USA The Californian drought From 2011 to 2017, California was hit by an extraordinarily persistent drought - the most intense in Californian history. The drought caused major economic losses in agriculture with about 102 million trees dying as a direct effect of lack of rain. The cause of the drought is attributed to a staggeringly high air pressure that spanned across the Pacific ridge and which prevented usual heavy winter storms from reaching the state. Lack of snow in the mountains and lack of rain in the central valley exsiccated water reservoirs which in turn forced restrictions on water use and denied cities access to water for extended periods of time. Natural fires ravaged the state while forests and houses burned to the ground.


MALI Waiting for rain The girl who lies almost lifeless in her mother’s arms has no name. Some parts of Mali have the highest number of infant mortalities in the world with one in five children not reaching the age of five. For these exact reasons, children are not being named before the age of three. Desertification is a major problem for the millions of people living in the Sahel belt that stretches across Africa. It makes living conditions extremely difficult for the families. Changes in climate are especially evident in Mali where resources have disappeared due to desertification, drought, floods, unstable weather systems and a decrease in rainfall. These factors have caused an upsurge in food insecurity and has decreased the chance for survival of Mali’s children. As farmers look to the sky, Imams pray in their clay Mosques for rain to come.


MOZAMBIQUE Drought and floods The impact of climate change on Mozambique is evident with its shorter and more intense rainy seasons. An increase in flash floods has lead to the destruction of crops on a local level, leaving people vulnerable to malnutrition. Meanwhile, due to warmer sea temperatures in the Indian Ocean, cyclones have also grown in force thus escalating the magnitude of the floods and catastrophic devastation. The effects of these disasters are further amplified by the fact that the country is already weakened by poverty, food insecurity and disease.


IRELAND


800 years flood Several days of windstorms brought with them a huge volume of rain that caused damage and massive flooding across much of Ireland. In Cork, Ireland’s second-largest city, almost half the city lacked running water for ten days when a sewage treatment plant drowned under several meters of flood water. The Irish police and members of the Irish Armed Forces supplied drinking water to thousands of people who had to stand in long queues for their portion. Flood risk is an urgent challenge in several Irish and European cities and is intensified by climate change which causes sea levels to rise, changes storm patterns, and increases average annual rainfall.


BANGLADESH Survivial on the edge On May 25, 2009, cyclone Aila struck the coastal areas of Bangladesh with wind speeds of up to 90 km/h. Heavy rains combined with high tides resulted in storm surges that breached embankments intended to protect people from the ocean. Entire villages were destroyed by with nearly five million individuals being impacted. In the Bay of Bengal, more than 300 individuals died that day. Half a year later some 30,000 people in Gabura Union Island still had no access to clean drinking water. The old pumps worked, but the water they contained was mixed with flooded seawater. On a daily basis, the island is engulfed by the tide due to collapsed embankments. UN experts predict that Bangladesh will be severely affected by climate change given its position below sea level. It is estimated that the country will lose at least eight percent of its area due to increase in sea levels by 2050. In addition, the melting of Himalayan glaciers is expected to cause major problems in terms of securing sufficient water supplies for the 150 million people currently living in Bangladesh.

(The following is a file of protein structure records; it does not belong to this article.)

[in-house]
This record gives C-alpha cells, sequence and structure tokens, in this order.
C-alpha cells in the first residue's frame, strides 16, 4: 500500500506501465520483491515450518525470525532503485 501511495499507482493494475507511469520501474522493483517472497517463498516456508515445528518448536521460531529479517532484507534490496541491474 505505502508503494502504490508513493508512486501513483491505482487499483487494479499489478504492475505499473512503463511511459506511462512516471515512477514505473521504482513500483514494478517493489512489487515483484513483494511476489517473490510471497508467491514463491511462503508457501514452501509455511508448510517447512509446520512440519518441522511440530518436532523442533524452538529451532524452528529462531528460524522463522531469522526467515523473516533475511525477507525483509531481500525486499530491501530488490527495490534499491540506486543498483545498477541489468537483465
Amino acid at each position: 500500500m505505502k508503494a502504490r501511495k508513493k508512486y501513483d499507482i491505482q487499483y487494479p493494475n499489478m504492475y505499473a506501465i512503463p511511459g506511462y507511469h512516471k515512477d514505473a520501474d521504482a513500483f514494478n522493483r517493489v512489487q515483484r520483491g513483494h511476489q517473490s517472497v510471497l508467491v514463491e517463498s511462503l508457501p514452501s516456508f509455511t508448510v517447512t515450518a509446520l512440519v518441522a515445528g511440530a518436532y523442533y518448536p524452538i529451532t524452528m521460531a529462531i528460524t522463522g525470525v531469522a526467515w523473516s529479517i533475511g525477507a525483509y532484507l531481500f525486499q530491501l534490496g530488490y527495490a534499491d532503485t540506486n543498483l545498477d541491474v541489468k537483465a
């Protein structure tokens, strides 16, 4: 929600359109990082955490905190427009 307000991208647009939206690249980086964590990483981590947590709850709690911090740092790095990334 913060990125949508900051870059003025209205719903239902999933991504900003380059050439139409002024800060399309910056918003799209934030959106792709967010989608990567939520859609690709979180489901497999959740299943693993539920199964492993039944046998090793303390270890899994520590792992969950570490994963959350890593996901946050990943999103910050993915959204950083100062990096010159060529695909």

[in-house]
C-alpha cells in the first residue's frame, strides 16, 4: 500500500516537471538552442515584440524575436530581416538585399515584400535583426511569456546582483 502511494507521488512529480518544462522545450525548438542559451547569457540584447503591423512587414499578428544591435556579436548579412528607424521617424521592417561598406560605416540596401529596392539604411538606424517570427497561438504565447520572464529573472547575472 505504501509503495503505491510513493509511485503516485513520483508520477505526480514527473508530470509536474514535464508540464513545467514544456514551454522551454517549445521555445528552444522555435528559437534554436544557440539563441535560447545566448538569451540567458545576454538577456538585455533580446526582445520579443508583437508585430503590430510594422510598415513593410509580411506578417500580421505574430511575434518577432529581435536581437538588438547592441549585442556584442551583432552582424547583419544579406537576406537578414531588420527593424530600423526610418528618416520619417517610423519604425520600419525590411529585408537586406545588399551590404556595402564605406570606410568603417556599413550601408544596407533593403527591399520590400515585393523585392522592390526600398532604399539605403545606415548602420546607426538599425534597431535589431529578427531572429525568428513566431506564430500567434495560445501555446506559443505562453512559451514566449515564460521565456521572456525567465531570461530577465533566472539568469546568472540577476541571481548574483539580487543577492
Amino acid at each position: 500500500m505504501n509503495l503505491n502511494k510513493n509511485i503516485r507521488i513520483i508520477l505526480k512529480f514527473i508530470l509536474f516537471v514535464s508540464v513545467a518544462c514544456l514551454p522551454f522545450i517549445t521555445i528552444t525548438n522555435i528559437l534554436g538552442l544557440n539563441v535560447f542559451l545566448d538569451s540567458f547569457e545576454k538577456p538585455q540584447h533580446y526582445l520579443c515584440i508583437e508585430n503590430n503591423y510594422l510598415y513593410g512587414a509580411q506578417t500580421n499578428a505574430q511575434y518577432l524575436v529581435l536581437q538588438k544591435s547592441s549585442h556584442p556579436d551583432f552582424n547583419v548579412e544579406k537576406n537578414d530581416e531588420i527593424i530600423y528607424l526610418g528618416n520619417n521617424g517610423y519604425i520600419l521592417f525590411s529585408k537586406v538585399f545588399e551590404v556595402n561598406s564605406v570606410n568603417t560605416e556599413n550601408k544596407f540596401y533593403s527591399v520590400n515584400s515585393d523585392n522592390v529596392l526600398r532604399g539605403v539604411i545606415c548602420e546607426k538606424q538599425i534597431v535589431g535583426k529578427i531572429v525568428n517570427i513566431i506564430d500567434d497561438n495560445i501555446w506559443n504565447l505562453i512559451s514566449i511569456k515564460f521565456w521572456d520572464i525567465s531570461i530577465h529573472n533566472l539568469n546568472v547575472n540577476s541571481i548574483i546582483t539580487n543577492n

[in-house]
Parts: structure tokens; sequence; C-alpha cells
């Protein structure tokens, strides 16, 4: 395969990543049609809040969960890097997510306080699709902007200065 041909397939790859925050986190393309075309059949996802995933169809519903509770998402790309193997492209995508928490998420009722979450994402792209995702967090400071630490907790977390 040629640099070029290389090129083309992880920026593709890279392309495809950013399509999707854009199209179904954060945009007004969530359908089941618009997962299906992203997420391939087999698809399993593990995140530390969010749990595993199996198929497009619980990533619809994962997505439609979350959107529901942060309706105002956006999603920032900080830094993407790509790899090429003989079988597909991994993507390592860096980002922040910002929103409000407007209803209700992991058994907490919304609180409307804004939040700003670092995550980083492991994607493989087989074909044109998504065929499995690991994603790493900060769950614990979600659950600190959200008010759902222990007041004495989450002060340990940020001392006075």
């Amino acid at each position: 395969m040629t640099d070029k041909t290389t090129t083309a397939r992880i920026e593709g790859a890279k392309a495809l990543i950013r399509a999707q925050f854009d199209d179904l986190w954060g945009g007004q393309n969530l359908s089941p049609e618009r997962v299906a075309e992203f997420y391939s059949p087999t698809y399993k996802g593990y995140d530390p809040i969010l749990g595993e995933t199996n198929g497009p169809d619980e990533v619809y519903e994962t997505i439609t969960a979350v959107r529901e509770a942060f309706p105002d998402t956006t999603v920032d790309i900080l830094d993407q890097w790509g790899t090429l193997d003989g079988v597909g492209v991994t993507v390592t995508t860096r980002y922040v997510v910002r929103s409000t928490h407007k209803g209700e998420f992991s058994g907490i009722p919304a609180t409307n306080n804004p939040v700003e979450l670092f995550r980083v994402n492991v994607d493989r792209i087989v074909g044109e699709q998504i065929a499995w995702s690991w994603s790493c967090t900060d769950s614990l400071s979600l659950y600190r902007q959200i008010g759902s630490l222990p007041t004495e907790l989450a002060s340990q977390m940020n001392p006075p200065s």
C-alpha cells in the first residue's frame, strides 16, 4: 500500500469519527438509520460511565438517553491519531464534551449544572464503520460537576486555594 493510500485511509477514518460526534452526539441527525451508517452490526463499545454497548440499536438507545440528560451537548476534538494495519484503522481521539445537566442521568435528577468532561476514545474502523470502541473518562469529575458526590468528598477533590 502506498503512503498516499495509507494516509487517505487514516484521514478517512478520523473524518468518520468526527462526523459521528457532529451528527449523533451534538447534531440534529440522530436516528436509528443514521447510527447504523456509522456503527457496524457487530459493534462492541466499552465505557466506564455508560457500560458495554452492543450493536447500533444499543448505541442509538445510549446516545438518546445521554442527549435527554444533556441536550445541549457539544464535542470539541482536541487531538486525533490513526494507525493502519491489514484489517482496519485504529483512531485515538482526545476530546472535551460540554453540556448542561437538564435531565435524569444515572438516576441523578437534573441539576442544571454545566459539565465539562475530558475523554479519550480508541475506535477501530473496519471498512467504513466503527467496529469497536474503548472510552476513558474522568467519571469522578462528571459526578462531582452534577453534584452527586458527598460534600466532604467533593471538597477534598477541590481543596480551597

KENYA The last pastoralists The 2011 drought that spanned across the Horn of Africa had a devastating impact on some areas in northern Kenya killing the majority of animals belonging to local herdsmen. Driven by hunger and distress, clans attacked each other when crossing into the other’s territory to steal livestock and get access to water for their animals. The worst-hit suffered from malnutrition and diarrhea. I witnessed children on the edge of survival as I met them lying on the sand in the bush. It’s an ongoing fight to save the lives of children and adults who are the victims of climate change and water conflicts.


Profile for Lux Magazine

Lux Vol. 05  

Photographer Jakob Dall. Climate change documentary . Jakob Dall have since 2007 traveled the world documenting the impact, climate change h...

Lux Vol. 05  

Photographer Jakob Dall. Climate change documentary . Jakob Dall have since 2007 traveled the world documenting the impact, climate change h...